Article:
A DEDICATED teacher has been honoured for his work in helping students to become better citizens.
Paul Sowerby, a teacher at Catcote Academy, in Hartlepool, was named Inspirational Teacher of Social Action 2014 during a ceremony at London’s HM Treasury.
The award, from The Citizenship Foundation’s Giving Nation scheme, was presented for the work he has done with students from the Catcote Road-based academy in the community.
Paul, who beat off competition from 1,620 other UK teachers to win the accolade, won the “spirit” category of the award, for alternative education including working with children with special education needs.
He described the honour as “unexpected”.
The awards, which are in their first year, aim to change the public’s perception of young people for the better, as the youngsters try to change their local area.
Over the past three years, Paul has worked with three groups of 10 students from the college on a number of projects.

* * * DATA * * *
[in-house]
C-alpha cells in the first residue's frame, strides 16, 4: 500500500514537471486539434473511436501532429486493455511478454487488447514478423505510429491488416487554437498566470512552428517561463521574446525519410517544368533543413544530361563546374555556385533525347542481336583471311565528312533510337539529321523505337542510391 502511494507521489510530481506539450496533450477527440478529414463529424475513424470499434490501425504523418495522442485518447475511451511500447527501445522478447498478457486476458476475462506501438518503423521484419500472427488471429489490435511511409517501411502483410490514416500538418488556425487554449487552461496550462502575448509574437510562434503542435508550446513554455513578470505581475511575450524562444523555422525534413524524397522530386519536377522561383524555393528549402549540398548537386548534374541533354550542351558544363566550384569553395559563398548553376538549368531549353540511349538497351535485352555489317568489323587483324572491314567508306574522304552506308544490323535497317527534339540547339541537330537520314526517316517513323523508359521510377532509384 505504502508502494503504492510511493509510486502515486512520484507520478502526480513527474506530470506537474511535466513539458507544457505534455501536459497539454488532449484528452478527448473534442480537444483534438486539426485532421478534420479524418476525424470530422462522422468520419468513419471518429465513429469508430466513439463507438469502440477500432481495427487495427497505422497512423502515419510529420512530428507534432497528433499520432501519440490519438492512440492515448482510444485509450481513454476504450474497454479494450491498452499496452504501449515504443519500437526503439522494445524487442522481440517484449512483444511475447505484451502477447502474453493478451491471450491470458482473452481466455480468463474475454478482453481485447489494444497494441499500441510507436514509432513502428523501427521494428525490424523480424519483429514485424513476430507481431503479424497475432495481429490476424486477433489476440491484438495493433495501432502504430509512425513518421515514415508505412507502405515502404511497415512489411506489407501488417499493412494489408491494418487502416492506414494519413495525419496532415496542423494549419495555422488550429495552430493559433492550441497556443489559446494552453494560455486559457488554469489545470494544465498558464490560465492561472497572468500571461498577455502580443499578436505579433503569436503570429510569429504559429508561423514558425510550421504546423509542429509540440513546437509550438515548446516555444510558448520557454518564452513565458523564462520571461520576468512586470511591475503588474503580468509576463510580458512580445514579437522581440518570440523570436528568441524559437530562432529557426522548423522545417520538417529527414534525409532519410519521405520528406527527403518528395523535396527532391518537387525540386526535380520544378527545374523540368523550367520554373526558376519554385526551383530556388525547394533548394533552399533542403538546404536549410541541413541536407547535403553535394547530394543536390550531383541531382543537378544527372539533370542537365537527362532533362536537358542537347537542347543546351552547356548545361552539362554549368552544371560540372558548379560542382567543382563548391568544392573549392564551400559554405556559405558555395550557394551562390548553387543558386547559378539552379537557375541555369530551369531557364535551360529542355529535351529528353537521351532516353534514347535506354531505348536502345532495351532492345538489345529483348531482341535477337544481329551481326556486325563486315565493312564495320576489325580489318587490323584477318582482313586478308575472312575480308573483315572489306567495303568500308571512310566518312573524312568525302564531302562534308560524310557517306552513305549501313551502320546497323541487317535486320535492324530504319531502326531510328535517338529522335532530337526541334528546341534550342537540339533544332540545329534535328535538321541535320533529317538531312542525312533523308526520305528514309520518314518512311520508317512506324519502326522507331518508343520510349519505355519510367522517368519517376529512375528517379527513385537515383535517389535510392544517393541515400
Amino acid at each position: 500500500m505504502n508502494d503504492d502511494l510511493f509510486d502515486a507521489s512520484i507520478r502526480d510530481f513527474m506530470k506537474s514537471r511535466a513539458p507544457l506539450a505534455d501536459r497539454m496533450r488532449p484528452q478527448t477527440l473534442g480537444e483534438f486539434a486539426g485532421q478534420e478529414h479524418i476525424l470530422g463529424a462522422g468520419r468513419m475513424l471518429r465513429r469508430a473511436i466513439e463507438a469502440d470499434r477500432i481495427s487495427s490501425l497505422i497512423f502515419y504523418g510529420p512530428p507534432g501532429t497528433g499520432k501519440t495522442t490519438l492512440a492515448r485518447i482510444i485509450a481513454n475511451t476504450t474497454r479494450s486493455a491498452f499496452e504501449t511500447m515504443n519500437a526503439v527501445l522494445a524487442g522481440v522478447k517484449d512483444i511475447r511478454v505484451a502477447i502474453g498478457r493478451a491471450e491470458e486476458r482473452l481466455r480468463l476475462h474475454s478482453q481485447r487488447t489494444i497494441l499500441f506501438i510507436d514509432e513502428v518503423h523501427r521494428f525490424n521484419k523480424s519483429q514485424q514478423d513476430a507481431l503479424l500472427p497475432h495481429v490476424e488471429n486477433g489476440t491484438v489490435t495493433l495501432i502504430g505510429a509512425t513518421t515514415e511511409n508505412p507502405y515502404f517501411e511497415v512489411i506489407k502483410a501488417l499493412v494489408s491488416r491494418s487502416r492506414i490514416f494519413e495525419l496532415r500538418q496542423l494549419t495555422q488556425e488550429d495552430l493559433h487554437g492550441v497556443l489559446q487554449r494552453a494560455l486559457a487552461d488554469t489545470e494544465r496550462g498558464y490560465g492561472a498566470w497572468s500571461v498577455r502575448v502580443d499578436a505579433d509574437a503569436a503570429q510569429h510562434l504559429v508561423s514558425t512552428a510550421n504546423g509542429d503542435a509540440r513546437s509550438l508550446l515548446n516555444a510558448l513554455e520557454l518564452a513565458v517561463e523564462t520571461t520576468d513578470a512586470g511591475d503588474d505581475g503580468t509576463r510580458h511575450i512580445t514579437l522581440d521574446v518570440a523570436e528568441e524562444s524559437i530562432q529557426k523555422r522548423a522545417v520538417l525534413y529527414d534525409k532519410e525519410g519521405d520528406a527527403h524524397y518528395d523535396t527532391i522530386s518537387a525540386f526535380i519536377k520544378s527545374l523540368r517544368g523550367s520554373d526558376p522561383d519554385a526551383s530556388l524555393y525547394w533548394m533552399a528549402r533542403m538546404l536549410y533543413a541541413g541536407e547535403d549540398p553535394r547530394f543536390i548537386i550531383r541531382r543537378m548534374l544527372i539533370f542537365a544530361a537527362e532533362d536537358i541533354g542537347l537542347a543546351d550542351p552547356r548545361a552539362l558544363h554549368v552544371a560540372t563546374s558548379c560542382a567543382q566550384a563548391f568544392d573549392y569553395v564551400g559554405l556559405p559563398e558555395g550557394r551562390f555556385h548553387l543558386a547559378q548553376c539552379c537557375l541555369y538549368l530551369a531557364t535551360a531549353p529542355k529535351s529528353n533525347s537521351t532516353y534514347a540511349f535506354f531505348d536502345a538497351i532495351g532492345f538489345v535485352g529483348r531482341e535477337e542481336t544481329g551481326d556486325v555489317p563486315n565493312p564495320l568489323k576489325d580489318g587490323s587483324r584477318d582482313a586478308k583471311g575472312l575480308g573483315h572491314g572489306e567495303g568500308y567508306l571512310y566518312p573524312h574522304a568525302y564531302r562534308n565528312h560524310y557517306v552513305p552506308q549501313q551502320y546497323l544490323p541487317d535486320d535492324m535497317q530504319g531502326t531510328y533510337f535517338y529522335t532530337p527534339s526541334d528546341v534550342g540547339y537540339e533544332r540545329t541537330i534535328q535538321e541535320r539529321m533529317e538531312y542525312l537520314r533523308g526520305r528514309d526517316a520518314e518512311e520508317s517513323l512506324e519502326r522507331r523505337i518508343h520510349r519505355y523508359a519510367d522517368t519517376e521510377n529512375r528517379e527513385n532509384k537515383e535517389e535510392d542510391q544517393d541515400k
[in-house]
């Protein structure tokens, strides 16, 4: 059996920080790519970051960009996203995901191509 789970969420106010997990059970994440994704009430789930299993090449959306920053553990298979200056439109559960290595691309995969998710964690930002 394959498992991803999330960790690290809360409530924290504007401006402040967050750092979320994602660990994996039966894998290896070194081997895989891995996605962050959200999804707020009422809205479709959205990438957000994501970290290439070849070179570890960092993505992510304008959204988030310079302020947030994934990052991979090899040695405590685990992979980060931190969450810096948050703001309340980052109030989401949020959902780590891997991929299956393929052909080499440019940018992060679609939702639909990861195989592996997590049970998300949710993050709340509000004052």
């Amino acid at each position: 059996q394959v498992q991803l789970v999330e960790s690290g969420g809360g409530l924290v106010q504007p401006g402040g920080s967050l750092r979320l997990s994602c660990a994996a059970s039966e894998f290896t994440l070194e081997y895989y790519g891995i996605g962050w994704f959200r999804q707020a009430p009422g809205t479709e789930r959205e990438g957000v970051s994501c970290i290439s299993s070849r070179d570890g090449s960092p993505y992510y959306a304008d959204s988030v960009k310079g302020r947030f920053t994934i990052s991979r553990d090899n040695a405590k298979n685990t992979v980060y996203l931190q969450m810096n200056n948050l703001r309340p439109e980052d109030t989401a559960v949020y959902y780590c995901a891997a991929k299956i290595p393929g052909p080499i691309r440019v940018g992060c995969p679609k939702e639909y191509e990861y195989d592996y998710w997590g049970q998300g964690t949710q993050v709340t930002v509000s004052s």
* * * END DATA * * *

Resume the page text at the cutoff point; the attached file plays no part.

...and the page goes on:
The two previous initiatives have seen the students themselves pick up a volunteering award for two consecutive years in the scheme.
The 2012 project saw students volunteering at Blackhall’s Yohden Care Complex over 10 weeks.
They took part in games, arts and crafts with the home’s residents, showed them how to make a birdbox and built a rock garden.
Last year, Catcote students volunteered for Hartlepool Families First at Cafe 177, helping to renovate a rooftop garden for the youngsters who use the facilities. This year, the young people have been helping with Hartlepool Foodbank, collecting food at Tesco, organising their own collection and making a recipe book to spice up bland food.
Billingham man Paul who has been teaching for five years, starting at Dyke House Sports and Technology College and also at Hartlepool Pupil Referral Unit, attended the awards with wife Leanne.
He said: “I’m totally shocked really, to be awarded, because I didn’t expect anything.
“It was a nice gesture for them to give an award to a teacher. It makes me proud to have worked with the school and the kids I have managed to work with over the years.
“It’s more to do with what they got out of it really.
“Coming from the behavioural side of the school, the kids I work with don’t really get recognised for many things and they don’t expect to get these exam results.
“To be able to say I was involved with the scheme, and change perceptions, is brilliant.”